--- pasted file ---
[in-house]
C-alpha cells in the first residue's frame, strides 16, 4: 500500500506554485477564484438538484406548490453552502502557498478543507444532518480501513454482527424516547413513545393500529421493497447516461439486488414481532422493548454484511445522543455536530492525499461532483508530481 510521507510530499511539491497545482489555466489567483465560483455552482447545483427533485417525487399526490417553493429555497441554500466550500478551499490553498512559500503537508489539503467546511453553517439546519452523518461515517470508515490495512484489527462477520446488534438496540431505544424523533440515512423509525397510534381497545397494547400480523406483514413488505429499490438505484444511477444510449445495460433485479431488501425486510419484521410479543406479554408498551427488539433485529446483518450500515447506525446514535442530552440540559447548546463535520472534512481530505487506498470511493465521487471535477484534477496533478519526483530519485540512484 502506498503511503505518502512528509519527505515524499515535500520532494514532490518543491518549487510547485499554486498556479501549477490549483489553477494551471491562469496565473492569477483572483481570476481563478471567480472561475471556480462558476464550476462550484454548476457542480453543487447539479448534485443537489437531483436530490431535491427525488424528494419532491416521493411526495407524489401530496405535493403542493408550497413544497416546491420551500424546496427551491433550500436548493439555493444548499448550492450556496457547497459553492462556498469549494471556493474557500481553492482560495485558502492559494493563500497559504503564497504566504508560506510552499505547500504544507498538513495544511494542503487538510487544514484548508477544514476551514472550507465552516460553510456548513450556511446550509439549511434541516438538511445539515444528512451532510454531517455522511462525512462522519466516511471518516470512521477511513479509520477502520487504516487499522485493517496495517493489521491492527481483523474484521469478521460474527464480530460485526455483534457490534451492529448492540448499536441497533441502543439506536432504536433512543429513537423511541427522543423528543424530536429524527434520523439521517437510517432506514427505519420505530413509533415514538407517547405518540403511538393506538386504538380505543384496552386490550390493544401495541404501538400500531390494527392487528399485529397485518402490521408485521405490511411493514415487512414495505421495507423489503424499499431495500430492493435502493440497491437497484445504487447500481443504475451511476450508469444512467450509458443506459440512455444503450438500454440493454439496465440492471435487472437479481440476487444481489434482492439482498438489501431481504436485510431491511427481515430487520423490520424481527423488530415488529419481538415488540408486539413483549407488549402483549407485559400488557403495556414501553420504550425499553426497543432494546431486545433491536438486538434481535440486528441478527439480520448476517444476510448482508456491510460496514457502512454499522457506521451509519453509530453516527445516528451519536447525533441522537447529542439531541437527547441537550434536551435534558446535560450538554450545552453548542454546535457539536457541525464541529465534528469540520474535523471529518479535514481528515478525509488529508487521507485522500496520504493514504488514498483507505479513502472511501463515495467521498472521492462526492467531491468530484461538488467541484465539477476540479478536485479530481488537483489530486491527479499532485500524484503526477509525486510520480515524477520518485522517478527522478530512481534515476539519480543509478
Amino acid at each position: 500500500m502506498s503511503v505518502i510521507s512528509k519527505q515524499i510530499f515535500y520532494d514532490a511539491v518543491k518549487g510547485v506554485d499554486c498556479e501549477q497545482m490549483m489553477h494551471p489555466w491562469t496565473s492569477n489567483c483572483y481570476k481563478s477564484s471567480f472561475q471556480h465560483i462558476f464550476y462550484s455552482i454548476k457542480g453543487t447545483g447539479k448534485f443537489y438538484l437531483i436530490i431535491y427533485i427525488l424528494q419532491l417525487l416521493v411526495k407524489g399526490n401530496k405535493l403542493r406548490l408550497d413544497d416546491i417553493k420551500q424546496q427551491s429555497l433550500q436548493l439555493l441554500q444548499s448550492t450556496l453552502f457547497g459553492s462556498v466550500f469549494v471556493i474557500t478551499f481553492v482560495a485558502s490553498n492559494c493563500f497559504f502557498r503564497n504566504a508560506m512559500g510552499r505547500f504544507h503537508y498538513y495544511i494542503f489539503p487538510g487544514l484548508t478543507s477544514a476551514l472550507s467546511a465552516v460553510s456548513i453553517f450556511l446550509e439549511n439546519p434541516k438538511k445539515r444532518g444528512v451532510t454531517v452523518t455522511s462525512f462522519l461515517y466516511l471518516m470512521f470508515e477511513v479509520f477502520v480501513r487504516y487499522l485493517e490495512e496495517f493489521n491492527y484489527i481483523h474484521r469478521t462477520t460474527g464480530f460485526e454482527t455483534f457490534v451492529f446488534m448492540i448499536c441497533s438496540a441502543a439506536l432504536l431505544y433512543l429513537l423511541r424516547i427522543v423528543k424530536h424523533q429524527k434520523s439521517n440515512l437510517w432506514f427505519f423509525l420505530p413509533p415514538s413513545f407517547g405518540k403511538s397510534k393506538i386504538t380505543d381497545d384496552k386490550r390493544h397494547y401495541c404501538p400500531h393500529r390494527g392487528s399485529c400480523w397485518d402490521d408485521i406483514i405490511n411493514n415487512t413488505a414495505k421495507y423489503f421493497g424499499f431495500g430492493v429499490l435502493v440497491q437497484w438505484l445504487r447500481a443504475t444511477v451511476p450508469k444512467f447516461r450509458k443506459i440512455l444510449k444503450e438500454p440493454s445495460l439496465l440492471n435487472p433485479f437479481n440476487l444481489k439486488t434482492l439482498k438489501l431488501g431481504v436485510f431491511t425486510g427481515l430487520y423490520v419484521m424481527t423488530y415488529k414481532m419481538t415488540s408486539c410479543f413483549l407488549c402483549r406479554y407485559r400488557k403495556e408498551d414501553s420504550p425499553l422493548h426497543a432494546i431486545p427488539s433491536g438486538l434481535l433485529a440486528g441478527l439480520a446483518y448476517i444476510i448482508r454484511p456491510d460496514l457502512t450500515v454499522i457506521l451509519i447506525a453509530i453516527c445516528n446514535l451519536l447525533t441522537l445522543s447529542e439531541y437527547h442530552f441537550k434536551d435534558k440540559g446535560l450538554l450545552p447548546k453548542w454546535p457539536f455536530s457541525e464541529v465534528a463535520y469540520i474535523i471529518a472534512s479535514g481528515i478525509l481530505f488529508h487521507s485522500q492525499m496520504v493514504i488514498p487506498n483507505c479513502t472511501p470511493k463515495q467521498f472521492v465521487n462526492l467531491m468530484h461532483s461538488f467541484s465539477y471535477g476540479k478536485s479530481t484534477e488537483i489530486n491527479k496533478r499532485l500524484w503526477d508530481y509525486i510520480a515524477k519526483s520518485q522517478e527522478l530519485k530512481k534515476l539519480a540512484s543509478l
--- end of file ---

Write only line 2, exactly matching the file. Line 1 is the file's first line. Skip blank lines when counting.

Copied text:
C-alpha cells in the first residue's frame, strides 16, 4: 500500500506554485477564484438538484406548490453552502502557498478543507444532518480501513454482527424516547413513545393500529421493497447516461439486488414481532422493548454484511445522543455536530492525499461532483508530481 510521507510530499511539491497545482489555466489567483465560483455552482447545483427533485417525487399526490417553493429555497441554500466550500478551499490553498512559500503537508489539503467546511453553517439546519452523518461515517470508515490495512484489527462477520446488534438496540431505544424523533440515512423509525397510534381497545397494547400480523406483514413488505429499490438505484444511477444510449445495460433485479431488501425486510419484521410479543406479554408498551427488539433485529446483518450500515447506525446514535442530552440540559447548546463535520472534512481530505487506498470511493465521487471535477484534477496533478519526483530519485540512484 502506498503511503505518502512528509519527505515524499515535500520532494514532490518543491518549487510547485499554486498556479501549477490549483489553477494551471491562469496565473492569477483572483481570476481563478471567480472561475471556480462558476464550476462550484454548476457542480453543487447539479448534485443537489437531483436530490431535491427525488424528494419532491416521493411526495407524489401530496405535493403542493408550497413544497416546491420551500424546496427551491433550500436548493439555493444548499448550492450556496457547497459553492462556498469549494471556493474557500481553492482560495485558502492559494493563500497559504503564497504566504508560506510552499505547500504544507498538513495544511494542503487538510487544514484548508477544514476551514472550507465552516460553510456548513450556511446550509439549511434541516438538511445539515444528512451532510454531517455522511462525512462522519466516511471518516470512521477511513479509520477502520487504516487499522485493517496495517493489521491492527481483523474484521469478521460474527464480530460485526455483534457490534451492529448492540448499536441497533441502543439506536432504536433512543429513537423511541427522543423528543424530536429524527434520523439521517437510517432506514427505519420505530413509533415514538407517547405518540403511538393506538386504538380505543384496552386490550390493544401495541404501538400500531390494527392487528399485529397485518402490521408485521405490511411493514415487512414495505421495507423489503424499499431495500430492493435502493440497491437497484445504487447500481443504475451511476450508469444512467450509458443506459440512455444503450438500454440493454439496465440492471435487472437479481440476487444481489434482492439482498438489501431481504436485510431491511427481515430487520423490520424481527423488530415488529419481538415488540408486539413483549407488549402483549407485559400488557403495556414501553420504550425499553426497543432494546431486545433491536438486538434481535440486528441478527439480520448476517444476510448482508456491510460496514457502512454499522457506521451509519453509530453516527445516528451519536447525533441522537447529542439531541437527547441537550434536551435534558446535560450538554450545552453548542454546535457539536457541525464541529465534528469540520474535523471529518479535514481528515478525509488529508487521507485522500496520504493514504488514498483507505479513502472511501463515495467521498472521492462526492467531491468530484461538488467541484465539477476540479478536485479530481488537483489530486491527479499532485500524484503526477509525486510520480515524477520518485522517478527522478530512481534515476539519480543509478